Developed by the Artisan Grain Collaborative and Vermont Law School’s Center for Agriculture and Food Systems, "Understanding FSMA's Preventive Controls Rule: A Guide for Grain Businesses" empowers grain farmers, processors, and food manufacturers to understand and comply with federal food safety laws.
Today, the Midwest-based Artisan Grain Collaborative (AGC) and the Center for Agriculture and Food Systems (CAFS) at Vermont Law School released a new guide for food-grade grain farmers and processors that breaks down complicated federal food safety regulations related to the Food Safety Modernization Act’s (FSMA) Preventive Controls for Human Food Rule (PCR). Titled “Understanding FSMA's Preventive Controls Rule: A Guide for Grain Businesses,” the guide aims to help farmers and processors identify which food safety requirements apply to their particular operations and assist them in understanding what they need to do to comply as they work to build local and regional food systems.
“I’ve been hearing from farmers and food businesses in the Artisan Grain Collaborative network who are anxious to ensure they understand and comply with new food safety regulations rolled out in the last several years,” said AGC Executive Director Alyssa Hartman. “This resource is an important step toward securing a foundation for food safety regulation within regional grain systems.”
FSMA, which became law in 2011, has been the most sweeping overhaul of U.S. federal food safety laws in seven decades. For businesses conducting food processing and handling, a key component is the Preventive Controls for Human Food Rule, which requires them to evaluate possible food safety hazards, take action to prevent or reduce those hazards, and create monitoring systems to ensure the actions they take are effective.
It can be challenging for small- and medium-sized farms, which are often multi-faceted businesses that store, process, distribute and market foods, to determine if and how the PCR applies to them. “The regulatory definitions for what constitutes a farm versus a processing facility are very specific and dependent on the activities conducted,” said Margaret Rossano, a Vermont Law School student who researched and helped develop the guide. “This resource aims to assist operators in understanding the line between a farm and a facility and whether the Preventive Controls for Human Food Rule applies.”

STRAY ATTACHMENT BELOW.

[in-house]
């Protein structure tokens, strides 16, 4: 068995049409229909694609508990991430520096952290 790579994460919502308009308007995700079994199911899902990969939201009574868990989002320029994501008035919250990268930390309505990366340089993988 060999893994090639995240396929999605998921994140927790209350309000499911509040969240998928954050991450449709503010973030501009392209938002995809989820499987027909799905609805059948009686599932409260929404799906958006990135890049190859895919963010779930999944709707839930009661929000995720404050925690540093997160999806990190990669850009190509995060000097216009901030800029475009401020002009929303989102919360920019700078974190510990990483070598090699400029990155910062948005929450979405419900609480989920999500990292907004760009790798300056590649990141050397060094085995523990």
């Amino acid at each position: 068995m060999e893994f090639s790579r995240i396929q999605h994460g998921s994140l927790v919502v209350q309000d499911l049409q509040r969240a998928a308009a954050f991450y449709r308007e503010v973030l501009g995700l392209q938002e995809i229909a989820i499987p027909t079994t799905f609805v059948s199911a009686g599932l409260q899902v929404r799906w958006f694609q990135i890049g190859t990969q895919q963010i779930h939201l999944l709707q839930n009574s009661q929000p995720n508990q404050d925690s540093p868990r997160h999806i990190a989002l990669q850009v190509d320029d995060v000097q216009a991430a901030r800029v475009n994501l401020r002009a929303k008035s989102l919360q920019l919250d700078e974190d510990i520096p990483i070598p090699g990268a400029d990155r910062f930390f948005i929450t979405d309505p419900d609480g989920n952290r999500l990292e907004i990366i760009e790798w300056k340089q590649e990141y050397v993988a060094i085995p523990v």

The guide includes:
• background information on the evolution of regional grainsheds and key terminology;
• a flowchart to help grain farms and businesses determine what type of entity category they fall into according to the regulatory language;
• information specific to farms, processing facilities, retail food establishments, and restaurants;
• information about how the Preventive Controls for Human Food Rule applies to various entities that process grains; and
• a discussion of how particular activities fit within the rule and helps producers understand if and how their activities make them subject to it.
“As a farmer who has built an on-site flour mill, FSMA compliance has been a source of anxiety,” said Harold Wilken, an AGC member and co-owner of Janie’s Farm and Janie’s Mill. “I want to make sure we’re doing the right thing, but it hasn’t been clear to me how to be sure I’m doing that. This resource is very helpful in understanding what the rules require, and where to go for more information.”
The guide is available at: vermontlaw.edu/grain-guide.
About Artisan Grain Collaborative: AGC is a network of farmers, millers, maltsters, bakers, chefs, food manufacturers, brewers, distillers, researchers, and advocates working together to promote a regenerative grainshed in the Midwest. Learn more at graincollaborative.com.
About Vermont Law School’s Center for Agriculture and Food Systems (CAFS): CAFS uses law and policy to build a more sustainable and just food system. With local, regional, national, and international partners, CAFS addresses food system challenges related to food justice, food security, farmland access, farmworkers’ rights, animal welfare, worker protections, the environment, and public health, among others. CAFS works closely with its partners to provide legal services that respond to their needs and develop resources that empower the communities they serve. Through CAFS’ Food and Agriculture Clinic and Research Assistant program, students work directly on projects alongside partners nationwide, engaging in innovative work that spans the food system. Visit www.vermontlaw.edu/cafs to learn more.